By: Lianne Peterson
The Sixth Amendment right to a jury trial is considered a fundamental part of a fair trial in adult criminal proceedings. However, in juvenile delinquency proceedings, juveniles do not have the right to a jury trial, making the judge the sole determiner of one’s guilt. Therefore, an adult who commits a crime would be entitled to a jury of their peers, but a minor who is charged with the exact same crime is not entitled to a jury trial. The Supreme Court determined that “the juvenile court proceeding has not yet been held to be a ‘criminal prosecution,’ within the meaning and reach of the Sixth Amendment,” meaning that juvenile proceedings are neither criminal nor civil proceedings.Instead, the Court views juvenile proceedings as “rehabilitative.” Despite the Supreme Court’s views, the federal government and most states define juvenile delinquency as the commission of a criminal act by someone who was under eighteen at the time of the act. The Supreme Court’s failure to find juvenile delinquency proceedings as criminal proceedings allows state and federal courts to violate juveniles’ Sixth Amendment rights.
In spite of the Supreme Court’s decision in McKeiver, ten states have determined that juveniles in delinquency proceedings have a constitutional right to a jury: Alaska, Kansas, Massachusetts, Michigan, Montana, New Mexico, Oklahoma, Texas, West Virginia, and Wyoming. Additionally, eight more states allow juveniles the right to a jury trial under specific circumstances. Even in states where juveniles may pursue a trial by jury under state law, jury trials for juveniles remain extremely uncommon.
At its foundation, the purpose of a separate juvenile court system was to “intervene in the lives of youthful offenders, diverting them from the more punitive criminal courts, and encouraging rehabilitation based on the juveniles’ needs.” In the 1950s and 1960s, the juvenile court system shifted to operate more closely to the adult court system and over time lost its focus on rehabilitation. This resulted in an increased number of juveniles who were transferred to adult facilities and the adult criminal justice system. Throughout the late 60s, a series of Supreme Court decisions extended several procedural protections to juvenile proceedings after recognizing the similarity to adult proceedings.In 1971, the Court issued the McKeiver decision, refusing to extend jury trials to juvenile proceedings and halting the extension of constitutional procedural safeguards for juveniles.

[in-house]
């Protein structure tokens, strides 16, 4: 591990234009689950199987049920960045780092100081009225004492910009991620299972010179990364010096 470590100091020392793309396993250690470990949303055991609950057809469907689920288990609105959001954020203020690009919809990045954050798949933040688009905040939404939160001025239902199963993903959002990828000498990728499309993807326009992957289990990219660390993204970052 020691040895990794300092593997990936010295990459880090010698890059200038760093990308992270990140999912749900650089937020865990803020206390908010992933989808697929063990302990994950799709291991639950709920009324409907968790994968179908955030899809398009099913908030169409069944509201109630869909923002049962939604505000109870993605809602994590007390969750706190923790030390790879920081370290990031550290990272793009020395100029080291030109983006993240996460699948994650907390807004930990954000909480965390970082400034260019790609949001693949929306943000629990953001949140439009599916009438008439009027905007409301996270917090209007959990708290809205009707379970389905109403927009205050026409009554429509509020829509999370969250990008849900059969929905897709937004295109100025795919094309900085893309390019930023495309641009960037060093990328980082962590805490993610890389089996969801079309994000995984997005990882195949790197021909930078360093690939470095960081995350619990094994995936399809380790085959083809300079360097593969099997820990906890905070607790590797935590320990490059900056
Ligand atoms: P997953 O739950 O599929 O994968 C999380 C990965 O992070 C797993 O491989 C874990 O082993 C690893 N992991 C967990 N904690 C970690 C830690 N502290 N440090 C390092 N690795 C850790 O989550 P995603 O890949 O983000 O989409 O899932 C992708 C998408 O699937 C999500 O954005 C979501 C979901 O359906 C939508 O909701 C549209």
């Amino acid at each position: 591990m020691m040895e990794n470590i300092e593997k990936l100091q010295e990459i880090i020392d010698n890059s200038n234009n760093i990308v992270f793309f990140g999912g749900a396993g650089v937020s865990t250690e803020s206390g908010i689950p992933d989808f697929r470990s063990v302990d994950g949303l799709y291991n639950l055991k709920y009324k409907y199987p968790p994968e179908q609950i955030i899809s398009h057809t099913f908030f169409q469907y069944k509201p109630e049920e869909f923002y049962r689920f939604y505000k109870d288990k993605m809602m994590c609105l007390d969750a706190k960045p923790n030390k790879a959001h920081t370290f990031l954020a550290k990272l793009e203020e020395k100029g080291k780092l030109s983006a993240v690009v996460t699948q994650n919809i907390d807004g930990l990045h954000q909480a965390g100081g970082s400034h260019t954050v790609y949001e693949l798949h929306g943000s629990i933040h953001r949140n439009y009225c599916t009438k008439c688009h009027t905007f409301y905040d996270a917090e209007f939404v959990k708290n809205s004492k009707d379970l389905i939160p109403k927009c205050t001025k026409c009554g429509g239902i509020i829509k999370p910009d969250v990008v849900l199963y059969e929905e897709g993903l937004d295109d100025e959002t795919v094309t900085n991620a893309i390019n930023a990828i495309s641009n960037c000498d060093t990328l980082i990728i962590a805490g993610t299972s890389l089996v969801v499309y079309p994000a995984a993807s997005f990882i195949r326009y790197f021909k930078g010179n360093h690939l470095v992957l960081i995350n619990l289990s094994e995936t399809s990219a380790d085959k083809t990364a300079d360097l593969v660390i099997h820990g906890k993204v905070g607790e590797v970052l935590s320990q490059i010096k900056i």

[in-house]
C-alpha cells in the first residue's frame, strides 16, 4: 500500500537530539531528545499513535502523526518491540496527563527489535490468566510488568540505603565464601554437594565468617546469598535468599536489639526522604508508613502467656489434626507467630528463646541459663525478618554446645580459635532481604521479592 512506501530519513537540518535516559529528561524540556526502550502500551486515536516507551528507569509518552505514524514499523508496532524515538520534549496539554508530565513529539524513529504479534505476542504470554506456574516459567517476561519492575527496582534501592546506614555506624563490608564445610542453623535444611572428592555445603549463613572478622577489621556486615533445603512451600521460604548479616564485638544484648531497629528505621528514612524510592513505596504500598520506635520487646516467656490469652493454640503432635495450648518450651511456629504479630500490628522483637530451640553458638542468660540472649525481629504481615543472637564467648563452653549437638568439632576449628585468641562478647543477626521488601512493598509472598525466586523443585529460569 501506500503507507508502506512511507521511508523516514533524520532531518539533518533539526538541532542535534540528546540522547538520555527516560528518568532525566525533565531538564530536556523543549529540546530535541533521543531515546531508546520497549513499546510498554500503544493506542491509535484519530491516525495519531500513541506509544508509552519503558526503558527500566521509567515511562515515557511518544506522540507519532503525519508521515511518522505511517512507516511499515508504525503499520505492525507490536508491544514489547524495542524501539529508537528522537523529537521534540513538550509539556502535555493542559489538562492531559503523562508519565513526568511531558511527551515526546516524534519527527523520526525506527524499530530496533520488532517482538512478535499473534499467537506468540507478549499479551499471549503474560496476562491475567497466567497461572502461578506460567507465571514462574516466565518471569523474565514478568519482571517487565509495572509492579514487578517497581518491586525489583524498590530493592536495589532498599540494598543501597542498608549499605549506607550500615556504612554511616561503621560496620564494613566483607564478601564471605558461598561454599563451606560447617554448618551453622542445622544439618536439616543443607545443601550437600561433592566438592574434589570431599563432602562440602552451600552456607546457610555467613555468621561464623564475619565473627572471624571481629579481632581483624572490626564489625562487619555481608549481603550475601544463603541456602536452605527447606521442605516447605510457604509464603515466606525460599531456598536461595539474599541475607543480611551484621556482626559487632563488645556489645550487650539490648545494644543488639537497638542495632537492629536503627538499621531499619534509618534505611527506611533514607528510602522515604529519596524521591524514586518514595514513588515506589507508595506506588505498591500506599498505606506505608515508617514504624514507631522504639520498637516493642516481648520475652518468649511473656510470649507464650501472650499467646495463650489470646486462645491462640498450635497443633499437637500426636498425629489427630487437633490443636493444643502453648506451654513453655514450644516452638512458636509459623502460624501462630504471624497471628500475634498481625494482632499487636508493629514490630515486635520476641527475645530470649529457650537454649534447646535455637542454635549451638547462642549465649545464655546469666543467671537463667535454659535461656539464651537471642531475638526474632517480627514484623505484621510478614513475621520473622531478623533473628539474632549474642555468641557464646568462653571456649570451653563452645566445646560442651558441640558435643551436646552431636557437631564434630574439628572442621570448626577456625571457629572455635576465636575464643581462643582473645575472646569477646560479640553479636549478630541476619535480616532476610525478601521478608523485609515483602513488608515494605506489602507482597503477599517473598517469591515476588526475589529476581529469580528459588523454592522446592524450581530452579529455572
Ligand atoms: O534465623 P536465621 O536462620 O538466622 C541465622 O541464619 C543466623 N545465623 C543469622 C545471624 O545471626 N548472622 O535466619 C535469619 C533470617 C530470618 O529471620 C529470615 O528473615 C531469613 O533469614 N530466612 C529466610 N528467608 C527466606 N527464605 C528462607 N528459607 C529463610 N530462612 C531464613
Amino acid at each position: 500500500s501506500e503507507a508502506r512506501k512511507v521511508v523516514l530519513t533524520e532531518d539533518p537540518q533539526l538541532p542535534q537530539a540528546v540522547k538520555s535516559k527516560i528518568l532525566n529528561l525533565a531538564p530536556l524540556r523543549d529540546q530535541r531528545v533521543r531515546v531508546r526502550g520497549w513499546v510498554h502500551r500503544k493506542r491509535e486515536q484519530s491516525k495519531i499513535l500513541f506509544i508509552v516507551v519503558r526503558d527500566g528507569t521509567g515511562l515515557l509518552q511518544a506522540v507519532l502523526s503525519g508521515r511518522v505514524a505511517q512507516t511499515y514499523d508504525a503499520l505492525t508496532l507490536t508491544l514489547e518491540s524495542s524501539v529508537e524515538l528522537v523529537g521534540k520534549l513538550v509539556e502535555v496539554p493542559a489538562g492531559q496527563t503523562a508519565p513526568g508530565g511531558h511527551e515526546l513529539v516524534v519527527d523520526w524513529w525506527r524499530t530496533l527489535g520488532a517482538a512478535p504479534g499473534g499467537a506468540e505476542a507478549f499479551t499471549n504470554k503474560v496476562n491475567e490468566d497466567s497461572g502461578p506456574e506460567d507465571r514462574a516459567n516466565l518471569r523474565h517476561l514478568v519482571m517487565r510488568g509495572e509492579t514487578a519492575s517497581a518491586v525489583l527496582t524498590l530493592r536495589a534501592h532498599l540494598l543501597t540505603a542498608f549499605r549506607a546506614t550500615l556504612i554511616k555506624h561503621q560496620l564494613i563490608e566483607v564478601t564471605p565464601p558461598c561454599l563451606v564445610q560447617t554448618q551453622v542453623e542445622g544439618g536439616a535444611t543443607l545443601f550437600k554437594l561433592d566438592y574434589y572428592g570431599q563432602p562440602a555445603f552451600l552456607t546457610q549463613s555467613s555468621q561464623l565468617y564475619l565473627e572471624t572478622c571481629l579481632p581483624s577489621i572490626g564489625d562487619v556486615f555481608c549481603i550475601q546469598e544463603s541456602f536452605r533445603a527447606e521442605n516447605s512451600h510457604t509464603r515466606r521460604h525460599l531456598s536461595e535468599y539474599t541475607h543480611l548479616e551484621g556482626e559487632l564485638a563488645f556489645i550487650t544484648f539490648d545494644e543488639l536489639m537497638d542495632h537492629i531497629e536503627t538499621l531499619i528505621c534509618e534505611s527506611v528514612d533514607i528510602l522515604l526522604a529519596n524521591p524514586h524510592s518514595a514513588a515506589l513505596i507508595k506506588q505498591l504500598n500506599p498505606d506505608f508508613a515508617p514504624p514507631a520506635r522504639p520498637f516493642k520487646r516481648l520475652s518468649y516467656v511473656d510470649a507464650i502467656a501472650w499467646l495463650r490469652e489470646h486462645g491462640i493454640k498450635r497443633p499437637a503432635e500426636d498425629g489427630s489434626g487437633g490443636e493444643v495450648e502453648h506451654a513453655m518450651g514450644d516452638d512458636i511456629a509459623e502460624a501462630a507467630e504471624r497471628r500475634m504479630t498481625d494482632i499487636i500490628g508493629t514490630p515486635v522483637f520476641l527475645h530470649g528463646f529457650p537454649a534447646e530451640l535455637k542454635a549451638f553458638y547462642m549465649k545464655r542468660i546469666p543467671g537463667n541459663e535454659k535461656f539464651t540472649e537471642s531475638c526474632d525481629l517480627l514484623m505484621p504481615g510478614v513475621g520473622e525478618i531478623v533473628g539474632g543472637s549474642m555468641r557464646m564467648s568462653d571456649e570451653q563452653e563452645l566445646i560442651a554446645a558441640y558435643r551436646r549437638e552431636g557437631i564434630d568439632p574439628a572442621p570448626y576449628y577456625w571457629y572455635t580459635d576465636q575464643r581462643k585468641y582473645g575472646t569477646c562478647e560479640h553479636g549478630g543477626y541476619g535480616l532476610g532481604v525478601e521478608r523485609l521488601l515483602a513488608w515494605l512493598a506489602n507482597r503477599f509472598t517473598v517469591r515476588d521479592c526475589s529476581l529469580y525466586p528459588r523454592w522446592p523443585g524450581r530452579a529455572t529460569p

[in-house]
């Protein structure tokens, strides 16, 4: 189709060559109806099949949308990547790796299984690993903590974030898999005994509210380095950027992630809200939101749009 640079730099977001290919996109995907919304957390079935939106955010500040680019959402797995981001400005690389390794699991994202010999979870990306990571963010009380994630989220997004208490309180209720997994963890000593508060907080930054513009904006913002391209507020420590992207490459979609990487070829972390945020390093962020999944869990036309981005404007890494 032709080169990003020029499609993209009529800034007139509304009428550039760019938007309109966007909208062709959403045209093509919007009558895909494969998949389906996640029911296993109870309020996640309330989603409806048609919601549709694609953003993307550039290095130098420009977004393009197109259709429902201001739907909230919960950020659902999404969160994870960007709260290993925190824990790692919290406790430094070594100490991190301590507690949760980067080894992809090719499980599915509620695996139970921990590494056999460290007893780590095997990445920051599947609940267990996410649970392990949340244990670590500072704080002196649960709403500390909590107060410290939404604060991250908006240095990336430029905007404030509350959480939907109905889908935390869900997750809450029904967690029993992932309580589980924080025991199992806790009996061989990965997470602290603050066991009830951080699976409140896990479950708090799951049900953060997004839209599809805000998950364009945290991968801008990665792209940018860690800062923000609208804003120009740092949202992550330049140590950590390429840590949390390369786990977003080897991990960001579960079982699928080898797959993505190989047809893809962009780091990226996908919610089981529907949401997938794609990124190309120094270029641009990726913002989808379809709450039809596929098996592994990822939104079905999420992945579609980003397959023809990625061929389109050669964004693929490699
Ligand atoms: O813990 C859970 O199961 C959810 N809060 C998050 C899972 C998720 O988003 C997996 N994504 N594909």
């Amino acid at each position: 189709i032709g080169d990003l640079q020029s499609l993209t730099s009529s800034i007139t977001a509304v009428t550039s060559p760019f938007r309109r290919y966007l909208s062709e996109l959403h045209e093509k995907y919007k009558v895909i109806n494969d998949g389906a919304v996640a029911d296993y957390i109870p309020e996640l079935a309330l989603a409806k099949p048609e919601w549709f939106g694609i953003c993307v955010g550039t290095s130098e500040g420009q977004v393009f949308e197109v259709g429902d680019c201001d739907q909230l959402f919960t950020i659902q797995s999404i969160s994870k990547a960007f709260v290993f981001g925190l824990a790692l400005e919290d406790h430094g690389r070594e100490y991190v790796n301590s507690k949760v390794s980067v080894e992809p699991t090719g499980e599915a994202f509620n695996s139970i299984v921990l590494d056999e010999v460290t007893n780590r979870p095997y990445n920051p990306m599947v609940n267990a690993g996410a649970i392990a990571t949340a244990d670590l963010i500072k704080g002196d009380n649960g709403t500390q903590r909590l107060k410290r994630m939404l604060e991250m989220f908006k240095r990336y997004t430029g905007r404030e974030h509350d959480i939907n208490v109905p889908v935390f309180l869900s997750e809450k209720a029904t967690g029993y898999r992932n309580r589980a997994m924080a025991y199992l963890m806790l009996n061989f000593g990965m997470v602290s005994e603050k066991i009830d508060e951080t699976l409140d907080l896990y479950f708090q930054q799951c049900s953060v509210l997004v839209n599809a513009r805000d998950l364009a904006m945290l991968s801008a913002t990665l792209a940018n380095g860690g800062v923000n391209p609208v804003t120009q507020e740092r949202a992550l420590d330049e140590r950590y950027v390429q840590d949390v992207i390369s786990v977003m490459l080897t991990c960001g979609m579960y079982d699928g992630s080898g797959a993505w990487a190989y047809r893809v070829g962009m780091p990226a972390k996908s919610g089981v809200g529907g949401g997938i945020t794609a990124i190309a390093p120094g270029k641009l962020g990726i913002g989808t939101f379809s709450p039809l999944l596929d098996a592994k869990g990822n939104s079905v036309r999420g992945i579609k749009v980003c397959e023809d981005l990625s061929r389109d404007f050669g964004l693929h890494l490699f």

Scholars argue that juvenile courts today do not function as rehabilitative, and instead replicate adult criminal courts. The Supreme Court’s pre-McKeiver decisions also recognized the similarities to adult criminal proceedings, but ultimately decided they were not the same. Rather than emphasizing the rehabilitation of the minor, many juvenile courts now place more emphasis on protection of the public. In fact, when evidence is comparable, it is easier to convict minors in juvenile court than in criminal court, because criminal court requires juries to apply the reasonable doubt standard more consistently. However, assuming that the goal of juvenile courts remains rehabilitation, as stated in McKeiver v. Pennsylvania, implementing jury trials does not necessarily conflict with the rehabilitative goals of the court since juries could implement rehabilitative sentences.
One must consider what a jury of peers looks like for a juvenile, since juveniles cannot be compelled to jury service. Some scholars argue that a jury of one’s peers only encompasses a cross-section of the community and that there is no requirement that juries consist of jurors in a particular age group. Since the 1990s, various jurisdictions have experimented with teen courts, which are designed as an alternative to the juvenile justice system. In teen courts, juveniles, typically first-time offenders, receive sanctions from their peers that generally consist of community service, restitution, and a curfew. Teens who do not complete the teen court requirements must return to regular juvenile delinquency proceedings. While the popularity of teen courts has increased in recent decades, only a few studies have attempted to measure their effectiveness, and these studies have not produced enough data to draw conclusions.Regardless of the method, juveniles need additional procedural safeguards to ensure that their Sixth Amendment rights are not violated in juvenile delinquency proceedings. Providing juveniles with the option for jury trials, particularly in felony and misdemeanor proceedings, could ensure the fairer application of Sixth Amendment rights and does not need to conflict with the court’s rehabilitative goals.
 U.S. Const. Amend. VI.